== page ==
by Susan Leem, associate producer
Dr. Karen Santa Cruz of the University of Minnesota examines one of the 670 brains in the Nun’s Study, looking for signs of dementia. The brain pictured here is more than 75 years old and still looks healthy says Dr. Santa Cruz. (photo: Lorna Benson/MPR News)
Looking for a research project, David Snowdon became interested in the convent after a graduate student, a former nun, told the young epidemiologist about a retired community of nuns living out their days in Mankato, Minnesota. These women turned out to be ideal for research into aging because of their similarities in lifestyle. Snowdon didn’t know exactly what he was going to find among these nuns, but struck gold when finding their personal records in an old olive green file cabinet. The biographical essays they wrote as young women in their early 20s held clues to the way they aged over 50 years later.
"My father, Mr. L.M. Hallacher, was born in the city of Ross, County Cork, Ireland, and is now a sheet-metal worker in Eau Claire."
On the other hand, a high-scoring essay looks more complex:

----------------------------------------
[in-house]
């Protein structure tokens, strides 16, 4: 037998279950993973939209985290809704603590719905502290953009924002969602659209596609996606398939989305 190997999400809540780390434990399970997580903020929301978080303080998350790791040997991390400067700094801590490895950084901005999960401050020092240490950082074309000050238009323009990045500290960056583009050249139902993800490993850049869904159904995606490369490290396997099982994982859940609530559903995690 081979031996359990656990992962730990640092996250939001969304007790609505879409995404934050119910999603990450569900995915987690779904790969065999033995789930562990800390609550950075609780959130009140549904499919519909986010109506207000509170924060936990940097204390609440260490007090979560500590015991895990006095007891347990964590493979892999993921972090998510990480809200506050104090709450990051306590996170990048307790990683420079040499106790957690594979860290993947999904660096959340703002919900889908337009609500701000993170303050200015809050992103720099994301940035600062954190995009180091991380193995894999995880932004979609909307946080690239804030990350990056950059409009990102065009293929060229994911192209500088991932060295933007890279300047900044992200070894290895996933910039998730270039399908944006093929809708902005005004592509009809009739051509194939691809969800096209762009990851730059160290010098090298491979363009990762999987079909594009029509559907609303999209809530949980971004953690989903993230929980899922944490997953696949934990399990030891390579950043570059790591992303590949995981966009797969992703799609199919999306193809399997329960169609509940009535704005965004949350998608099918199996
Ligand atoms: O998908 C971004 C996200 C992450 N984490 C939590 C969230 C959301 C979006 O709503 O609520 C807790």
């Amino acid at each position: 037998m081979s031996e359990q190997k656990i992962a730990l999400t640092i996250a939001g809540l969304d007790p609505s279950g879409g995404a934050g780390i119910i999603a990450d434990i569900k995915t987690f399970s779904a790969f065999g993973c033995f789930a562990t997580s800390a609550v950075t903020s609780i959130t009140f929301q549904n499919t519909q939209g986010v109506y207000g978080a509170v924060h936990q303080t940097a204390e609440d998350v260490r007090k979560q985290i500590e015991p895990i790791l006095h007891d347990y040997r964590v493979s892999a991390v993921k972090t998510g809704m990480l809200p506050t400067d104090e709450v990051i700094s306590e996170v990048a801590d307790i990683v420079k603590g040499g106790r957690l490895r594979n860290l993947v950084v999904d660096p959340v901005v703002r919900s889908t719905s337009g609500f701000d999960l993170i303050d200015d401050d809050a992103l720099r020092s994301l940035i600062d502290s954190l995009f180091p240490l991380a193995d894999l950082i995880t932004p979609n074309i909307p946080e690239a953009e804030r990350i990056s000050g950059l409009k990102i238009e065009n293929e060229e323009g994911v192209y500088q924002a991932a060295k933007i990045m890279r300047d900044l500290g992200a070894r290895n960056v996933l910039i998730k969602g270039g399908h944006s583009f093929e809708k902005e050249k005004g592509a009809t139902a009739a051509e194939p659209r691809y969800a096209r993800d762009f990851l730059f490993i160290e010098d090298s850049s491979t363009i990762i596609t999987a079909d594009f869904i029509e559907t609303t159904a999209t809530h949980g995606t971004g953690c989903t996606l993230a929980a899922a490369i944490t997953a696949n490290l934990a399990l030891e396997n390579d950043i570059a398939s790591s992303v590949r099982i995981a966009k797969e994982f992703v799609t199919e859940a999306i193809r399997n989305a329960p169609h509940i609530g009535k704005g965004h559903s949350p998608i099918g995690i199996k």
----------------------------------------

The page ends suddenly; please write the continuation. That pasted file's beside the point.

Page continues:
"My father is an all-around man of trades, but his principal occupation is carpentry, which trade he had already begun before his marriage with my mother."
These high-scoring writers avoided dementia in their later years and performed better on other cognitive tests. Later, Dr. Snowdon pursuaded the nuns to donate their brains to science. Among the participating nuns who died, none of the high-density ideas nuns’ brains showed evidence of Alzheimer’s disease, while it was physically present in all of those with low idea density.
Researchers at the University of Minnesota now carry this research forward, trying to figure out why some of the nuns’ brains look diseased post-mortem, but before death, these women managed to live out their final days without dementia.
Another researcher in Canada has recently discovered that bilingual speakers can also stave off Alzheimer’s by a few years more than monolingual speakers.